In modernity’s nascency it was Alfred Jarry who recognised that art’s survival under techno-representation would depend on the performance of gests that confronted technoscience’s ever-expanding rule over performing’s venture. Here Jarry’s ’Pataphysique becomes a key for opening out performing’s complex relations with technoscience’s machined metamorphoses-without-end.
‘To Mobilise…’ considers whether performing’s task now turns around the challenge of making something that the representing cultural machinery cannot recognise or place. Is this what the leap towards Art’s Body requires of performing and its gests?
The text proceeds via a brief consideration of Wagner’s gesamtkunstwerk – ‘total work of art’ – and the subsequent emergence of a global system of thoroughly aestheticised info-entertainment. The latter’s machinery surrounds and invades performing by bearing directly on its relations to its materials.
‘To Risk…’ proposes that making-for-art, as a not-working aside from both economic and aesthetic valuing, risks itself to wasting – it wastes itself away. Performing is offered as a ‘decreation’ that is always enacted at extremities where conventions of value and valuing are set aside and substituted solely by the hope for and trust in the ‘elsewhere’ of Art’s Body.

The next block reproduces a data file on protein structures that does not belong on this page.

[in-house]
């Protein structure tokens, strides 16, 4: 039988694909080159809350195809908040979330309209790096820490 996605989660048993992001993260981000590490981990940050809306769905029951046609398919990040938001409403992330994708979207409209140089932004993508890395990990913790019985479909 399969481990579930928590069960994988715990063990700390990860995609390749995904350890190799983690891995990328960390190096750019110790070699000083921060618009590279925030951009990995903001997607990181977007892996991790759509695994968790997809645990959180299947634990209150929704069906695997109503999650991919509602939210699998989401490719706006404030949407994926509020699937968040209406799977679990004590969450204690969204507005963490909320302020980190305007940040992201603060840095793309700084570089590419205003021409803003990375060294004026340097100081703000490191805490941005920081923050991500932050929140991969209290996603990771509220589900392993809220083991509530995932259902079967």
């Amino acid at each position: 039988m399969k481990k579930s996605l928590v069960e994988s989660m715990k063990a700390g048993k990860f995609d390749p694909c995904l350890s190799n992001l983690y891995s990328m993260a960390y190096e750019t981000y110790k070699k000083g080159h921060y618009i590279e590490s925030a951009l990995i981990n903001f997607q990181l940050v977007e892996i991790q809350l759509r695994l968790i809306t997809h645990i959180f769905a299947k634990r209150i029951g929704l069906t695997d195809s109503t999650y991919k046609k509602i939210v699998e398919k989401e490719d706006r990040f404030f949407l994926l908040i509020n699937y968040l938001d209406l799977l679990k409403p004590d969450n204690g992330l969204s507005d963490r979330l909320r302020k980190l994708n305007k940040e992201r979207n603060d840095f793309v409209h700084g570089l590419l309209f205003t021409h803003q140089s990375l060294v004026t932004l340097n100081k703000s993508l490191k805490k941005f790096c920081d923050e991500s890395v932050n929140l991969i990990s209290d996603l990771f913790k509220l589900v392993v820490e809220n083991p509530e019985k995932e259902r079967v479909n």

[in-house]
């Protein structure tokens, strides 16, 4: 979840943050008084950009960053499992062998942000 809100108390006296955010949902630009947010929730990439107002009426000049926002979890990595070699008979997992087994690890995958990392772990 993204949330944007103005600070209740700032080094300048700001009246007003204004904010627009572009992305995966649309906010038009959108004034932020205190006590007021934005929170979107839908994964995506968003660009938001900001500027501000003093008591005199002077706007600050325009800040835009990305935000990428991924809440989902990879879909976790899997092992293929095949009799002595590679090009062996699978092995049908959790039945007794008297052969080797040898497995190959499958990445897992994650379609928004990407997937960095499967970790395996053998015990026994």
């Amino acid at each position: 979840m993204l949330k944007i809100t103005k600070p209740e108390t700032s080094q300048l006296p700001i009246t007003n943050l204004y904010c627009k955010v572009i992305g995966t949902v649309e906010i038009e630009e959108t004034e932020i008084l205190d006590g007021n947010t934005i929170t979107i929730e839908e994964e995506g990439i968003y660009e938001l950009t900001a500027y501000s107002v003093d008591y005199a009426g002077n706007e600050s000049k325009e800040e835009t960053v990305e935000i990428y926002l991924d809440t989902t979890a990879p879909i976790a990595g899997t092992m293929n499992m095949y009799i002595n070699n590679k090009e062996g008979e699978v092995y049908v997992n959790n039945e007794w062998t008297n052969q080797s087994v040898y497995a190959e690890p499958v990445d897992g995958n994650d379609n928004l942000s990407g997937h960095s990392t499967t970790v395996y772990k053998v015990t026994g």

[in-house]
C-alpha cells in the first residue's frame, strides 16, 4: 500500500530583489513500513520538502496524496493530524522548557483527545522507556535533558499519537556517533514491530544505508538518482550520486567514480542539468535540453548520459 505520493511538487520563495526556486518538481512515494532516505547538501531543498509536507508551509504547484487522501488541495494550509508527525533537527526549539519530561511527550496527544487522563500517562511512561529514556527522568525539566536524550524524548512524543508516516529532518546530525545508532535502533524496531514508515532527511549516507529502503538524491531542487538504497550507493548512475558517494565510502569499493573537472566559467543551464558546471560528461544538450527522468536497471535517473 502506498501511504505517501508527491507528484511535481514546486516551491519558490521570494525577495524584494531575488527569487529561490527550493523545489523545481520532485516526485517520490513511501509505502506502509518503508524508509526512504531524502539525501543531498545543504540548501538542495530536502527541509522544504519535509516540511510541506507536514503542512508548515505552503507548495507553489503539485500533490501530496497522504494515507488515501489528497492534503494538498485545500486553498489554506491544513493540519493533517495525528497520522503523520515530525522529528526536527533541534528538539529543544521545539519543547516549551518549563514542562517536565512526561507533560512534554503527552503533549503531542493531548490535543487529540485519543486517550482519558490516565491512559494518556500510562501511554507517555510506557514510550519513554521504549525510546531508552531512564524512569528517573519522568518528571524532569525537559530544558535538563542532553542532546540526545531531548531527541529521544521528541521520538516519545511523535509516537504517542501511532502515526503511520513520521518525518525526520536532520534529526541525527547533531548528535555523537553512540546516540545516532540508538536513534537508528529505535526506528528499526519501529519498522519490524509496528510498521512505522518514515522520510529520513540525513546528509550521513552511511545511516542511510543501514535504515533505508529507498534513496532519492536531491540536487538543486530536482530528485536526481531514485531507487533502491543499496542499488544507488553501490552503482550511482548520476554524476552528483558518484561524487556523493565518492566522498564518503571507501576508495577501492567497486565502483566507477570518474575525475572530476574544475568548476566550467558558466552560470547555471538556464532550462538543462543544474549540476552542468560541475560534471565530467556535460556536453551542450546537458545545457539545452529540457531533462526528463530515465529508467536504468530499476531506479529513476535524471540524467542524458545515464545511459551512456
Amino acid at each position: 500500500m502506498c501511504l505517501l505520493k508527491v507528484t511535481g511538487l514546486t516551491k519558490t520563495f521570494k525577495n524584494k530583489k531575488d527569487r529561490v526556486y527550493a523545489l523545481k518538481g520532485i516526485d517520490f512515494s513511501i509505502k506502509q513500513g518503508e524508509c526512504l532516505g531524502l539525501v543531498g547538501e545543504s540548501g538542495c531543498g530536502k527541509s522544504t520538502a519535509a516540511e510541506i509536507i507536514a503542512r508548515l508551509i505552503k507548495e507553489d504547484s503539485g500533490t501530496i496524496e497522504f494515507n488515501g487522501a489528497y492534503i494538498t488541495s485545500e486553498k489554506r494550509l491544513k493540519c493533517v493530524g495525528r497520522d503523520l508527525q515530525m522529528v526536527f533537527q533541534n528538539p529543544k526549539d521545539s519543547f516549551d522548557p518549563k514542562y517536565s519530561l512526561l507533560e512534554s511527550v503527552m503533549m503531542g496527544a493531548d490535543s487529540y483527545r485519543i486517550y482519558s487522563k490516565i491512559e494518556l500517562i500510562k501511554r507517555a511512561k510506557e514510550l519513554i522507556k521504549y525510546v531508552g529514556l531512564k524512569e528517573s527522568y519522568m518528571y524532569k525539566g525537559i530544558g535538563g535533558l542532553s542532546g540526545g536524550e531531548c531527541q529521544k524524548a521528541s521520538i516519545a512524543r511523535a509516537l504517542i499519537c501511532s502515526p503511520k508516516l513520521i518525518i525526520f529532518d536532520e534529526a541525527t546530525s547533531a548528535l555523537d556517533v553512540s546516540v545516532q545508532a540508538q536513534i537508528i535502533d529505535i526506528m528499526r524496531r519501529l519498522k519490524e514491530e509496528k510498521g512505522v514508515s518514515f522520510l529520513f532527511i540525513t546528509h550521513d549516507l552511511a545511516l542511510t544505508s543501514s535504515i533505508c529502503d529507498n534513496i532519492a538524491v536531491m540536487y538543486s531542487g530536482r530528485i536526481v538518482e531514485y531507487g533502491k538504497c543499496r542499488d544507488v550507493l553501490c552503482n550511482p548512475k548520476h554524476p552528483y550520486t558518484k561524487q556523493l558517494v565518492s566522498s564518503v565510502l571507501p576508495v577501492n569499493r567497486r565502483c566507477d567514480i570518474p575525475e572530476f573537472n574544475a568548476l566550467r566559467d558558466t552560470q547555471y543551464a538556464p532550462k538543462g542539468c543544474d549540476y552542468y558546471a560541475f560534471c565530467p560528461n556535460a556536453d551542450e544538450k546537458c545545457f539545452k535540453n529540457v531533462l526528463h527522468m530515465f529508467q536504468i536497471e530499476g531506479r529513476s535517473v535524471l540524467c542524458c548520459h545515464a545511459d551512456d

Performing experiences ‘value’ and ‘valuing’ as the sites of an excruciating tension because it is both ‘in’ and ‘outside’ the enveloping culture.
‘To Leap’ proposes leaping – saltation – as performing’s necessary and defining move. The leap’s aim (its identifying drive and purpose) is to take the performer away from the machinery of representation and general aestheticisation. It attempts to make towards that ‘outside’ where it has already projected and gathered Art’s Body.
It performs this while acknowledging, of course, that there is no Body-as-such but only a boundaryless open collection ‘over there’ that it has itself assembled as its own desired destination. This is the Body towards which performing’s saltation casts itself off.
‘To Leap Fictively’ focuses specifically on a selection of writers (‘novelists’) whose writing is driven by a questioning relation to the everyday life of language as it is inhabited and ‘used’ in a culture saturated by media-representation and the construction-dissemination of information.
In making-for-art they have recognised that they have to find and make ways through and out of the culture’s language binds in order to disclose the possibility of different relations to and within language (to be extra-ordinary to the current forms of language’s ordinariness).
Text 17 – To Affirm Art’s Potential For Intimate Difference Under Digitisation : Re-Gathering Performing’s Relation To Medium